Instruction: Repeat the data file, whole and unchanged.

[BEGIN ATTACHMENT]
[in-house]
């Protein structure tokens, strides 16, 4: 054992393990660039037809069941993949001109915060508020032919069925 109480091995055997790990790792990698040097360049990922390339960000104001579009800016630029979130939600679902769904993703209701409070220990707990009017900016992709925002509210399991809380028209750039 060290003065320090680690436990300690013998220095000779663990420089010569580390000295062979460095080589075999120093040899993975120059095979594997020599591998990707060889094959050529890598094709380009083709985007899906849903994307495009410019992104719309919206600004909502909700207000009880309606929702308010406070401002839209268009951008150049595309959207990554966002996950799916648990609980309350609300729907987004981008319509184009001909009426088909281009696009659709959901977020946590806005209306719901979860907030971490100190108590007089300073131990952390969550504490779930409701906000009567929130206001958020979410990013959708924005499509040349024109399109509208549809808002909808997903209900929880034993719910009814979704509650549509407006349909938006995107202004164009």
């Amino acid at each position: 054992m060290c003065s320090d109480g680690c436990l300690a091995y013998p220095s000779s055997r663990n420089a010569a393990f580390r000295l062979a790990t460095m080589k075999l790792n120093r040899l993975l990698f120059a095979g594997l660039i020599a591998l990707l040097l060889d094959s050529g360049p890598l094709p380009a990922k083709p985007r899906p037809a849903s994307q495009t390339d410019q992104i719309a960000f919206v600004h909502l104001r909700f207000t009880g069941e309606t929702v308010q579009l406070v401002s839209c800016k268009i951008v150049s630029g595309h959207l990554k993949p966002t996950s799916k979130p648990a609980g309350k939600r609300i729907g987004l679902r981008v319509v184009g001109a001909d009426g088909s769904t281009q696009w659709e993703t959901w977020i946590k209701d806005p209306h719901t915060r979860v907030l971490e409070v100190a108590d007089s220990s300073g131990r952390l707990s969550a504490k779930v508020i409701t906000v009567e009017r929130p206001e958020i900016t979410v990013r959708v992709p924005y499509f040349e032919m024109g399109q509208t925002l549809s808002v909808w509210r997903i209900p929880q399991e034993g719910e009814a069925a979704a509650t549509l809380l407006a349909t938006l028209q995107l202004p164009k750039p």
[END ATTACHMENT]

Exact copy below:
[in-house]
């Protein structure tokens, strides 16, 4: 054992393990660039037809069941993949001109915060508020032919069925 109480091995055997790990790792990698040097360049990922390339960000104001579009800016630029979130939600679902769904993703209701409070220990707990009017900016992709925002509210399991809380028209750039 060290003065320090680690436990300690013998220095000779663990420089010569580390000295062979460095080589075999120093040899993975120059095979594997020599591998990707060889094959050529890598094709380009083709985007899906849903994307495009410019992104719309919206600004909502909700207000009880309606929702308010406070401002839209268009951008150049595309959207990554966002996950799916648990609980309350609300729907987004981008319509184009001909009426088909281009696009659709959901977020946590806005209306719901979860907030971490100190108590007089300073131990952390969550504490779930409701906000009567929130206001958020979410990013959708924005499509040349024109399109509208549809808002909808997903209900929880034993719910009814979704509650549509407006349909938006995107202004164009």
């Amino acid at each position: 054992m060290c003065s320090d109480g680690c436990l300690a091995y013998p220095s000779s055997r663990n420089a010569a393990f580390r000295l062979a790990t460095m080589k075999l790792n120093r040899l993975l990698f120059a095979g594997l660039i020599a591998l990707l040097l060889d094959s050529g360049p890598l094709p380009a990922k083709p985007r899906p037809a849903s994307q495009t390339d410019q992104i719309a960000f919206v600004h909502l104001r909700f207000t009880g069941e309606t929702v308010q579009l406070v401002s839209c800016k268009i951008v150049s630029g595309h959207l990554k993949p966002t996950s799916k979130p648990a609980g309350k939600r609300i729907g987004l679902r981008v319509v184009g001109a001909d009426g088909s769904t281009q696009w659709e993703t959901w977020i946590k209701d806005p209306h719901t915060r979860v907030l971490e409070v100190a108590d007089s220990s300073g131990r952390l707990s969550a504490k779930v508020i409701t906000v009567e009017r929130p206001e958020i900016t979410v990013r959708v992709p924005y499509f040349e032919m024109g399109q509208t925002l549809s808002v909808w509210r997903i209900p929880q399991e034993g719910e009814a069925a979704a509650t549509l809380l407006a349909t938006l028209q995107l202004p164009k750039p």